The mounted Mamenchisaurus at Wollaton Hall

March 14, 2018

One of the field trips for last year’s SVPCA meeting was a jaunt to Nottingham to see the Dinosaurs of China exhibit at Wollaton Hall. We got to see a lot of stuff, including original fossils of some pretty famous feathered dinos – but of course what really captured our attention was the mounted Mamenchisaurus. This is a cast of the good old M. hochuanensis holotype specimen that has been put up all over the world, including in a car-park in Copenhagenon stilts in Chicago and even in a flooded basement in Slovenia.

Wollaton Hall houses the Nottingham Museum of Natural History, which is a fantastic trove of weird and wonderful things from around the world. We should really post about those things – I had them in mind when I was recently lamenting my lousy conversion rate of museum visit photos into blog posts. That will have to wait for another time. I’ll just note in closing that grand buildings and mounted sauropods go together like peanut butter and chocolate, and that this field trip was outstanding.

Mike Taylor, Matt Wedel, Darren Naish, and Bob Nicholls (kneeling) at Wollaton Hall, with Mamenchisaurus hochuanensis for scale.


8 Responses to “The mounted Mamenchisaurus at Wollaton Hall”

  1. nwfonseca Says:

    Dang, are the neck vertebrae really that narrow, or are they laterally flattened?

  2. Mike Taylor Says:

    I think the narrowless is basically legit. The M. hochuanensis holotype does have distorted and broken cervicals, but you can see from the base of the neck that there’s reasonable preservation of the lateral processes, so you can be confident the vertebrae are not merely pancaked. For myself: I’ve seen casts of this specimen up close and personal several times, and I’ve never come away with the sense that the vertebrae are laterally compressed.

  3. nwfonseca Says:

    Wow, it’s just so skinny haha. It could in part just be a consequence of the perspective of the photo. It looks taller than wide that is for sure. I guess that kind of makes sense for something very long as that would resist bending down vs. the neck being wider than long. Sort of like turning a piece of beam material on its edge rather than face.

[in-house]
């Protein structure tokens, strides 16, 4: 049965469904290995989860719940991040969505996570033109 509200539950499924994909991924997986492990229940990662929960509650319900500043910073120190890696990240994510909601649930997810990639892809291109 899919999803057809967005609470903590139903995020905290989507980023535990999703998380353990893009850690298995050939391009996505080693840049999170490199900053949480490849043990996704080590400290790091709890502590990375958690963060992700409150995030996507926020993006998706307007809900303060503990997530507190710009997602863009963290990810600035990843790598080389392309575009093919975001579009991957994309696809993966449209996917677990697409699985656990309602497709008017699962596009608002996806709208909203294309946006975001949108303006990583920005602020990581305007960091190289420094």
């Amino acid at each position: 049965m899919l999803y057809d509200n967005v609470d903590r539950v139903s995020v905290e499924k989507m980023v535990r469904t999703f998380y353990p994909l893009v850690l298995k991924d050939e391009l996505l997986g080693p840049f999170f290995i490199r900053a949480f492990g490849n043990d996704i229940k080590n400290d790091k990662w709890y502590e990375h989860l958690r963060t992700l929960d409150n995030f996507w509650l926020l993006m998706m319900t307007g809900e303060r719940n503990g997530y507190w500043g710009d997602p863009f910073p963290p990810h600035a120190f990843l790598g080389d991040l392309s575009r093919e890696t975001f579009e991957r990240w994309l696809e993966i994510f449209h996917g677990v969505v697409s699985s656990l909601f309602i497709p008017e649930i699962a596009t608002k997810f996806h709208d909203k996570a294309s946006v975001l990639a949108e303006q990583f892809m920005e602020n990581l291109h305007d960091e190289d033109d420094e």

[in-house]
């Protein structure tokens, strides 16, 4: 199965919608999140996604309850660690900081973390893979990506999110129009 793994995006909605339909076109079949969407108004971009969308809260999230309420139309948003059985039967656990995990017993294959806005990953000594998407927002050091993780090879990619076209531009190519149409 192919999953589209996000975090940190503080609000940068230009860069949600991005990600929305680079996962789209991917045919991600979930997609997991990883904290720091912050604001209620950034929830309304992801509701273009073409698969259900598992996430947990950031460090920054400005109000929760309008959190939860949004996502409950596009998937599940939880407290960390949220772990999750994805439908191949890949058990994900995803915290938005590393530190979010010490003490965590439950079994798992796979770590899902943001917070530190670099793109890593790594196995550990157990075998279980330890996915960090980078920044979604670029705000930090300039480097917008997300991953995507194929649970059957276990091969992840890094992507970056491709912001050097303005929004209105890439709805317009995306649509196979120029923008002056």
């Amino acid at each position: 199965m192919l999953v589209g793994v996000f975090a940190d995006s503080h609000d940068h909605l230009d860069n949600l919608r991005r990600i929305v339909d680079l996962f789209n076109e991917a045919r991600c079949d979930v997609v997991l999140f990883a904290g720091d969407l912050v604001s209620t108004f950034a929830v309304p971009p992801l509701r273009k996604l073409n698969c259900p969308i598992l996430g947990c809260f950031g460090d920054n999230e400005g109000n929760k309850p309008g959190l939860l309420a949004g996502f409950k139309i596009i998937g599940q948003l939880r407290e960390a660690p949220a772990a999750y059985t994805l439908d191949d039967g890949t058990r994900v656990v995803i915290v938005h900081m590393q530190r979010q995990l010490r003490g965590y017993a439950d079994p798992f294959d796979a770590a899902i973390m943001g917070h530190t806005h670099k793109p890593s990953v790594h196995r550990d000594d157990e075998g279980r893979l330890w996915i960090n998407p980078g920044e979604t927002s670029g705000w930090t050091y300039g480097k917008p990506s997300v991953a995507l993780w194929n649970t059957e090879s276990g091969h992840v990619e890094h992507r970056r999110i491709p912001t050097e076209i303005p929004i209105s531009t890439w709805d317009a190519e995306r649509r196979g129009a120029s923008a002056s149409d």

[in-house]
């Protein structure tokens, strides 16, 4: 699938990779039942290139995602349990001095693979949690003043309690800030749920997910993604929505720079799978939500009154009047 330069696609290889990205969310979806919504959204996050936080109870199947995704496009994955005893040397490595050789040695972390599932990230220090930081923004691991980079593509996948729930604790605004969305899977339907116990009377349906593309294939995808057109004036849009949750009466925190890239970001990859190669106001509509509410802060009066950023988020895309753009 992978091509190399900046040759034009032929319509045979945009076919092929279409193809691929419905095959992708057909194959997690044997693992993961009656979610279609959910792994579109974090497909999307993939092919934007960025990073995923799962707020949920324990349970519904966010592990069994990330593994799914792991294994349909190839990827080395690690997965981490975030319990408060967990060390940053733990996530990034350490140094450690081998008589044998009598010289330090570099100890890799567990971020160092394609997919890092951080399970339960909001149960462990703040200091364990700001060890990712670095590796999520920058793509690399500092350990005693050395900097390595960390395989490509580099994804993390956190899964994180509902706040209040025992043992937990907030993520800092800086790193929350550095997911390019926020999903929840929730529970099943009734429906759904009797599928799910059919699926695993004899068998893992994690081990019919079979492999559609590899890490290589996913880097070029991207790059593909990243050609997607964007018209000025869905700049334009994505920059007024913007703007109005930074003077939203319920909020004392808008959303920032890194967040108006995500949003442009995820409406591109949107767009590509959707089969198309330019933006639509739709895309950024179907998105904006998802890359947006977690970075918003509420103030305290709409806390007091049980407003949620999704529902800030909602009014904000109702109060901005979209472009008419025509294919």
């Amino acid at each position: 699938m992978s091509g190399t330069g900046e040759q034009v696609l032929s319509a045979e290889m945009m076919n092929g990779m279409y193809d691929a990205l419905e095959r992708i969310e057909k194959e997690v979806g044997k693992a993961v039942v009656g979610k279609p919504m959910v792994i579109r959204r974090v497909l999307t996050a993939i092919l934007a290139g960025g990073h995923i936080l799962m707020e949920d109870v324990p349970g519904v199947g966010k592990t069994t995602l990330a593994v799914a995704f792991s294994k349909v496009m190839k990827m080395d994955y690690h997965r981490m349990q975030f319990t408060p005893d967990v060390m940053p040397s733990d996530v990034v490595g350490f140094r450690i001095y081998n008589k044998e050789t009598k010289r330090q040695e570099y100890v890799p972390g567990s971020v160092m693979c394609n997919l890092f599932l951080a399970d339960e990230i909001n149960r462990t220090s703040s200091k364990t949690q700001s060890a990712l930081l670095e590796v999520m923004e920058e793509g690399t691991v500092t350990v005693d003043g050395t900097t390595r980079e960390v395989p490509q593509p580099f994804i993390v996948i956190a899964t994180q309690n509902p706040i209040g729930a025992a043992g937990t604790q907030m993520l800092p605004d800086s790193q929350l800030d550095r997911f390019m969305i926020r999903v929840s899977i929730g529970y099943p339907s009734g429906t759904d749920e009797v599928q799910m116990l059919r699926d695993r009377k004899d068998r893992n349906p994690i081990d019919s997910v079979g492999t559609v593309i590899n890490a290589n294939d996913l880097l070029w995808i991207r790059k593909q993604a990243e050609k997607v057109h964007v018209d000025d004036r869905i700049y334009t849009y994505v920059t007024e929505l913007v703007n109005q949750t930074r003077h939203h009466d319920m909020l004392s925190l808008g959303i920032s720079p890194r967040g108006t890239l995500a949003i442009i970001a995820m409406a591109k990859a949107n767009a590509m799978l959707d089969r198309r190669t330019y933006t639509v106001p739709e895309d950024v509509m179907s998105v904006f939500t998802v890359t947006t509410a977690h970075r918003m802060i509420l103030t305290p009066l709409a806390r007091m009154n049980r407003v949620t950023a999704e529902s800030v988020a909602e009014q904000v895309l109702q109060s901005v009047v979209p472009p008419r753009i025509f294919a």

4. nwfonseca Says:

    Oh, and this reminded me of something I thought about regarding your post about the inter vertebral cartilage and how it made the neck arc backwards. Could that have been a way of “pretension” of the neck? I was thinking that the vertebral disks were pulling or pushing the neck backward and the muscles and ligaments attached to the cervical ribs would pull the neck down out of that weird backward curl. It would be a passive way to save energy as the animal doesn’t actually have to use muscle power while holding up the neck. Is that nuts?

  5. Mike Taylor Says:

    nwfonseca, I don’t think that’s nuts. I’ve thought for a long while that, the bigger a neck gets, the stronger the evolutionary case becomes for doing things rather differently, and I wouldn’t rule out the possibility that the muscularly neutral pose of sauropod necks was horizontal or higher, rather than drooping along the ground. But I can’t think of a way to test that, since it depends on ludicrously great preservation of the epaxial tension members (not to mention that we don’t even know how much cartilage was between the vertebrae).

  6. nwfonseca Says:

    When I think of sauropod necks “or musculoskeletal systems”, my mind wanders to those little dancing push puppet Giraffes. They stand up with tension and I could see the necks of sauropods working similarly, albeit much more complex than a toy. It would be cool to 3d print a series of sauropod neck vertebra and use varying materials/ thickness of material to simulate intervertebral disks, muscles, and tendons to see how they function in a system. I guess that could be modeled in a computer, but it would be more fun to play with something in the real world.

  7. Chuck Says:

    Awesome picture post. But, what’s up with those feet on the arms?

  8. Mike Taylor Says:

    This is specimen is a cast of the Mamenchisaurus hochuanensis holotype CCG V 20401. As explained by Young and Zhao (1972) in the original description, “forelimbs are represented only by a fragmentary sternum and proximal end of right humerus”. So essentially everything you’re seeing there ventral to the vertebral column is fictional.

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